Image credit: NASA HQ


Kate S.
Kate S4 years ago

I agree. There should be a choice in place for those who are suffering to end their suffering humanely.

Frie Van Nuffel
Frie Van Nuffel4 years ago

We have this approved law in Belgium, which is very strict in its performance. The patient does indeed have to give permission and has to be backed by at least 2 medical doctors.It takes some time though, as the investigations are very thorough. But al least one can leave his mental/physical sufferings behind in a dignified way, for which I am 100% pro. Our own live belongs to us, nobody has the right to say what you can or cannot do. And for those saying God is against it, all I can say is , did he say that to you in person? I don't think so, it's taken out of a book written by mere men. Besides, life is more than our physical body, which is just the tempel in which "we" reside.

Colleen W.
Colleen W4 years ago

I have to go along with this......

Donna Ferguson
Donna F4 years ago

people need to be able to make this choice when they've had enough

Lindsey O.
Lindsey O4 years ago

Anyone who's interested can check out the website of Compassion and Choices (formerly the Hemlock Society). They're an organization which lobbies for physician-aid-in-dying legislation and which provides a great deal of useful information for those seeking rational suicide and good palliative care.

Also, there's a very useful book - Final Exit - which is a "how-to" manual on how to end your own life if you're in an unacceptable medical situation (and it contains drug dosage charts as well as other information). It can be bought at Amazon:

Lindsey O.
Lindsey O4 years ago

When assisted rational suicide isn't legal - that's when abuses occur. Because people must take action "under the table" and there are no "under the table" safeguards. And in those states which have limited aid-in-dying (where physicians can prescribe lethal doses of drugs which the patients must take themselves) there haven't been any reported abuses, nor have there been masses of patients choosing that option. It's there for those who want it and those who don't will end their lives naturally.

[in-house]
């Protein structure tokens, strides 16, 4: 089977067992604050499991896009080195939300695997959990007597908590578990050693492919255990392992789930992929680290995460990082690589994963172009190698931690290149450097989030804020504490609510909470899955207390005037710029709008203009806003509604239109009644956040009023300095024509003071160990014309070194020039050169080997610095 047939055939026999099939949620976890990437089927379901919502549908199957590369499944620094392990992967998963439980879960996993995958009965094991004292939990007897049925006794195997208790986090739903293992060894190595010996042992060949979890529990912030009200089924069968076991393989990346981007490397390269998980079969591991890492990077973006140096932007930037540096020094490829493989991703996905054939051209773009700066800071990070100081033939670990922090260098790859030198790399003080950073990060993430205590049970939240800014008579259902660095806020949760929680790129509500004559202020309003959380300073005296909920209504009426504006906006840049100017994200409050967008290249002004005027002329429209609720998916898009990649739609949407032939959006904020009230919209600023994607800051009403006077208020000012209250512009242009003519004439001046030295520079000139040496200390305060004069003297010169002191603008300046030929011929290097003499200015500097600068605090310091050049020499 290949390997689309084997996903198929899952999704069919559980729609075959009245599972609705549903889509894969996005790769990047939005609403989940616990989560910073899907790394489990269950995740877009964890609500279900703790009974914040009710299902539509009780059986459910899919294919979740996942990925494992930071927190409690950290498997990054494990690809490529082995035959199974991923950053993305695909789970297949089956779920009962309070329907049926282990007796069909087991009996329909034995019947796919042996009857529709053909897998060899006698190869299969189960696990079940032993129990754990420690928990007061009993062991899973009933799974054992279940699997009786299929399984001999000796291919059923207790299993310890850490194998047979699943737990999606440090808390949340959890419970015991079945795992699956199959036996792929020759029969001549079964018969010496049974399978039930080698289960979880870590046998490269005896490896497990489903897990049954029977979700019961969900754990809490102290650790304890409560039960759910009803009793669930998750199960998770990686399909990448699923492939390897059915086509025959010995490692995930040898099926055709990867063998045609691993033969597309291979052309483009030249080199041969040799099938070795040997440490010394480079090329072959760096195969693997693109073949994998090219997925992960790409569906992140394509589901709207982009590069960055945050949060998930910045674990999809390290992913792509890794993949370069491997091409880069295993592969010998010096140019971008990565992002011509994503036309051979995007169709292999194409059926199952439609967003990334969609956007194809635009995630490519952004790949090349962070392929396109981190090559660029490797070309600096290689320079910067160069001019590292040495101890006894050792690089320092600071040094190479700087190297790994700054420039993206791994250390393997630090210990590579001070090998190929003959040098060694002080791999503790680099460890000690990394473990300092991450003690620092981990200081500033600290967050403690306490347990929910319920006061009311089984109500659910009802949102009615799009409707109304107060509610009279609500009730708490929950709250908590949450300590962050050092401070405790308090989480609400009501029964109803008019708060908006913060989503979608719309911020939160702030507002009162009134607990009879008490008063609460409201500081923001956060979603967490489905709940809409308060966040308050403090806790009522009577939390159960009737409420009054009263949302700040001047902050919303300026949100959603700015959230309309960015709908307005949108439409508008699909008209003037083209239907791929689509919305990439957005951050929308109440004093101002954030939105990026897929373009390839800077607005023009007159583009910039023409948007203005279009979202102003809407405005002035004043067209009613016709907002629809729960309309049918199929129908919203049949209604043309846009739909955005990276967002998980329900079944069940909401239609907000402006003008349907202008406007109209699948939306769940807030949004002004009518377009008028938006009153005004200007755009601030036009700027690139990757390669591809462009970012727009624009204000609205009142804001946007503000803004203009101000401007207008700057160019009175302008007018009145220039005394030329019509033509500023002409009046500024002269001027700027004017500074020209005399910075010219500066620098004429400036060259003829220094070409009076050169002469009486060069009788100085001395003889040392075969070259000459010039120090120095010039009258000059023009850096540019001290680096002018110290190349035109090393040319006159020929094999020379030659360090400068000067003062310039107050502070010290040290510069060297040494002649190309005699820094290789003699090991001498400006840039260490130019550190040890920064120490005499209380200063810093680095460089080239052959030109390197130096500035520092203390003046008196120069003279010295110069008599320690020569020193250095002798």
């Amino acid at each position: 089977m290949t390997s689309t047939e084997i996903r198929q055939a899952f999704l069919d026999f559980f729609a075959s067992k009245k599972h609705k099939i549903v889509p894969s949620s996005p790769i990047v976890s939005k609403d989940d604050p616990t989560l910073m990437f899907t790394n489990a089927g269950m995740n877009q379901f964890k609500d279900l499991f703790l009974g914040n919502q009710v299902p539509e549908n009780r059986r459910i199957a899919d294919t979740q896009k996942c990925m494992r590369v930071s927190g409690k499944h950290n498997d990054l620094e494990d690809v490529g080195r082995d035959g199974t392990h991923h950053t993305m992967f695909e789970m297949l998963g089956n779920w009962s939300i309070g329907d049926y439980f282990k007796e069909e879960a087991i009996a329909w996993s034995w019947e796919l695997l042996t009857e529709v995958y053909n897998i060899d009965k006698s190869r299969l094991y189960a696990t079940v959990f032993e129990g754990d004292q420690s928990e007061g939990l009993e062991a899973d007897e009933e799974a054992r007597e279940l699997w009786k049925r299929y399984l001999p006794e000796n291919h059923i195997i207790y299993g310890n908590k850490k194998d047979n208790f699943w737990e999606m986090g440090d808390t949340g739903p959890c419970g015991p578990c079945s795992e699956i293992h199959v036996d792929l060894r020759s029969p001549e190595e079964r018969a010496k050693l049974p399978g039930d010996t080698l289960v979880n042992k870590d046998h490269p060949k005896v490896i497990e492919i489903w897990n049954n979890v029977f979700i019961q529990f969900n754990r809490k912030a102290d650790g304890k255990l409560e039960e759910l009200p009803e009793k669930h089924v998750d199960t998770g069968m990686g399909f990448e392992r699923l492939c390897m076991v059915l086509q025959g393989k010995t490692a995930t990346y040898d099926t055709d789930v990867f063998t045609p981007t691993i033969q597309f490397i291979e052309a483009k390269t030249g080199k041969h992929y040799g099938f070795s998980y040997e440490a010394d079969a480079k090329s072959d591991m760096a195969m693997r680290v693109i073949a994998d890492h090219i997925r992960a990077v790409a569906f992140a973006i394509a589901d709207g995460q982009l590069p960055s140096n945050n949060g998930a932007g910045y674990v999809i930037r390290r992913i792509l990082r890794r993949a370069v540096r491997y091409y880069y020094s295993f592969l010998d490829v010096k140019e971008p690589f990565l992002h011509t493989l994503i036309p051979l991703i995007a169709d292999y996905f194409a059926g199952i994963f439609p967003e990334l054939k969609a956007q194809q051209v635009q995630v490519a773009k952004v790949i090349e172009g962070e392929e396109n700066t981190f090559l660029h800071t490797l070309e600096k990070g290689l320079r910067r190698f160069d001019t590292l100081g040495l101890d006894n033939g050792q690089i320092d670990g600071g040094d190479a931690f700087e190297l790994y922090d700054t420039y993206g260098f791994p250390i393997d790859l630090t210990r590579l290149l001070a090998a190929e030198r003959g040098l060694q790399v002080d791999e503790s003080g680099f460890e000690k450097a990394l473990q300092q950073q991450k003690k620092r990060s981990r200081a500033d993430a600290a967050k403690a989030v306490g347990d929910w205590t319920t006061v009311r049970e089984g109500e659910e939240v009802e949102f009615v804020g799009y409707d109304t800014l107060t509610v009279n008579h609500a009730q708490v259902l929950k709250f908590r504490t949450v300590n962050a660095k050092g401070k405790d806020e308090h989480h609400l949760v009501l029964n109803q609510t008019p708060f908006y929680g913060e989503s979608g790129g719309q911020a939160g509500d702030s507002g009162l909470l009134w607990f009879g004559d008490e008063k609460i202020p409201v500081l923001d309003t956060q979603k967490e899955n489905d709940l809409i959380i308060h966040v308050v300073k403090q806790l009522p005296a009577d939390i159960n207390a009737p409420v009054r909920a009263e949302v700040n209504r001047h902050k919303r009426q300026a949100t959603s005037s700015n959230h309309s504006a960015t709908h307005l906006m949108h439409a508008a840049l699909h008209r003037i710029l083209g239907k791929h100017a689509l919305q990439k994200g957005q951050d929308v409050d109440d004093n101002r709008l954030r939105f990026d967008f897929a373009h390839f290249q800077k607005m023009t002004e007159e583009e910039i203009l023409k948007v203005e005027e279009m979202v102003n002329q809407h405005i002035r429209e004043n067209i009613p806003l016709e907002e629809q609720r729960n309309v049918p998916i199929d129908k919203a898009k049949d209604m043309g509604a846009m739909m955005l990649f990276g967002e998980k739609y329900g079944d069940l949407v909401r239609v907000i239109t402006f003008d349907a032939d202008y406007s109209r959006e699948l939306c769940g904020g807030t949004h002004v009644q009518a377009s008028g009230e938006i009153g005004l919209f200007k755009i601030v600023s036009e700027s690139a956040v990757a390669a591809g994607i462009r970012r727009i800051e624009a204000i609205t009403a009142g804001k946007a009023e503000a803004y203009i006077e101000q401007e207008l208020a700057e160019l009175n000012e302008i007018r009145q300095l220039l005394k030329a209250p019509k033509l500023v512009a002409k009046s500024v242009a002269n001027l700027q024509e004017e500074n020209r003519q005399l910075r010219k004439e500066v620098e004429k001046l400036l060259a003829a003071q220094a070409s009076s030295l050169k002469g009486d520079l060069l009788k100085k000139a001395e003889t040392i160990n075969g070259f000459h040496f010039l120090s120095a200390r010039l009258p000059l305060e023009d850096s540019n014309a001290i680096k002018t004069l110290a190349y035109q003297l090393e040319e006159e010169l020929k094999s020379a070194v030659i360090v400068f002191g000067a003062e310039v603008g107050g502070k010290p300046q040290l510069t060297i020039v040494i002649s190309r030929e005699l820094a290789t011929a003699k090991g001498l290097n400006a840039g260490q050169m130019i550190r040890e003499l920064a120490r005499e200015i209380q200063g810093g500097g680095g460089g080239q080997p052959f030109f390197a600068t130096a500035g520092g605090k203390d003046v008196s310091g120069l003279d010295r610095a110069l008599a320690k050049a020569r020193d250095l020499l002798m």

Professor Hawking is, despite what another commenter said, a good spokesperson for this - he has suffered most of his life from a devastating debilitating condition and knows what constant physical disability can do to a person. For him, his life has meaning even with his disability and he's chosen to go on living - as is his absolute right. It's not a choice I would make, however, and I want the legal option to have a physician assist me with a humane and painless death should the need arise.

We grant women the right to control over their own bodies when it comes to abortion - surely we should also grant all people the right to control over their own bodies in terms of deciding how and when to end the body's suffering.

Lynnl C.
Lynn C4 years ago

Good words from one who knows.

Kathy Perez
Kathy Johnson4 years ago

controversial, but really we force humans to suffer but give terminally ill animals a way out or their suffering? I am with Mr Hawkings

Ana Marija R.
ANA MARIJA R4 years ago

Thank you for the article.

Amanda M.
Amanda M4 years ago

Why do we treat our terminally ill PETS with far more humanity and dignity than we treat our human loved ones when THEY'RE suffering from a terminal illness? It's QUALITY of life that matters, not quantity, and if someone is dying and doesn't wish to suffer from a slow and undignified end, then they should be able to "pull the plug" on their own terms and when they feel the time is right. Nobody should be forced to be bedridden, dependent on others for everything from having a meal to wiping their ass, and enduring pain and suffering at the end of their lives!

My maternal grandmother suffered a heart attack, two major strokes, and a series of minor strokes before finally succumbing to pneumonia after six years of declining physical and mental health following the heart attack (the strokes came later). Visiting her became onerous because half the time she would be babbling nonsense due to the strokes, and when she was lucid it was even worse because she would literally be begging us to kill her because she had had enough! Combine that with my years of fire/rescue and running plenty of "medic assist" calls involving the elderly who were basically bedridden and suffering from Alzheimer's, dementia, strokes, emphysema, and numerous other conditions that made their lives miserable, and you can understand why I'm all for assisted suicide!